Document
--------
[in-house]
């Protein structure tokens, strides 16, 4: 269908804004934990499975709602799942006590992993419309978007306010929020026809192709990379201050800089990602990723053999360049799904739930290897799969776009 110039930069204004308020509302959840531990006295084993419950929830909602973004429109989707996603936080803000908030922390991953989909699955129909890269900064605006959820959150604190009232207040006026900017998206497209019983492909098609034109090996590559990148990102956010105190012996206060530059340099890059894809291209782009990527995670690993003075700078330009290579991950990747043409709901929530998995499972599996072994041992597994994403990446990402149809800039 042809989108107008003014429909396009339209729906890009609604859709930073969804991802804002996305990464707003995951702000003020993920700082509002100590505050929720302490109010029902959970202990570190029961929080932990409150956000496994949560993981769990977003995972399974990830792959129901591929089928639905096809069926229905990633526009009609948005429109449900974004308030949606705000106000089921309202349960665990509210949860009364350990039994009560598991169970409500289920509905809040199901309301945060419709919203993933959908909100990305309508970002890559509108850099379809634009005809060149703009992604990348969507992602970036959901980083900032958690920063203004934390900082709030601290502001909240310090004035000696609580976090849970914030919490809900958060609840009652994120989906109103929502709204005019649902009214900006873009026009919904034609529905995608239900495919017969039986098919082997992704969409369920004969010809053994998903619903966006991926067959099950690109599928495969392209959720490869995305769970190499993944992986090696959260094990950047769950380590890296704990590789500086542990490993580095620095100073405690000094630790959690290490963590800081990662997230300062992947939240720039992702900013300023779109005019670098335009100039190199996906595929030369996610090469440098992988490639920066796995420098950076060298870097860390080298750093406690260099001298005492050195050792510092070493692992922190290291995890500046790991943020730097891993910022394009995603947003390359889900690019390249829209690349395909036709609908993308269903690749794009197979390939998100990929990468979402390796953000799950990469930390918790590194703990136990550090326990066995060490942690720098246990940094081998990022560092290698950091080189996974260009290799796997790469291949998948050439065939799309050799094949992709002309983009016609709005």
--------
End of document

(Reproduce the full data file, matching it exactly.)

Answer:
[in-house]
């Protein structure tokens, strides 16, 4: 269908804004934990499975709602799942006590992993419309978007306010929020026809192709990379201050800089990602990723053999360049799904739930290897799969776009 110039930069204004308020509302959840531990006295084993419950929830909602973004429109989707996603936080803000908030922390991953989909699955129909890269900064605006959820959150604190009232207040006026900017998206497209019983492909098609034109090996590559990148990102956010105190012996206060530059340099890059894809291209782009990527995670690993003075700078330009290579991950990747043409709901929530998995499972599996072994041992597994994403990446990402149809800039 042809989108107008003014429909396009339209729906890009609604859709930073969804991802804002996305990464707003995951702000003020993920700082509002100590505050929720302490109010029902959970202990570190029961929080932990409150956000496994949560993981769990977003995972399974990830792959129901591929089928639905096809069926229905990633526009009609948005429109449900974004308030949606705000106000089921309202349960665990509210949860009364350990039994009560598991169970409500289920509905809040199901309301945060419709919203993933959908909100990305309508970002890559509108850099379809634009005809060149703009992604990348969507992602970036959901980083900032958690920063203004934390900082709030601290502001909240310090004035000696609580976090849970914030919490809900958060609840009652994120989906109103929502709204005019649902009214900006873009026009919904034609529905995608239900495919017969039986098919082997992704969409369920004969010809053994998903619903966006991926067959099950690109599928495969392209959720490869995305769970190499993944992986090696959260094990950047769950380590890296704990590789500086542990490993580095620095100073405690000094630790959690290490963590800081990662997230300062992947939240720039992702900013300023779109005019670098335009100039190199996906595929030369996610090469440098992988490639920066796995420098950076060298870097860390080298750093406690260099001298005492050195050792510092070493692992922190290291995890500046790991943020730097891993910022394009995603947003390359889900690019390249829209690349395909036709609908993308269903690749794009197979390939998100990929990468979402390796953000799950990469930390918790590194703990136990550090326990066995060490942690720098246990940094081998990022560092290698950091080189996974260009290799796997790469291949998948050439065939799309050799094949992709002309983009016609709005």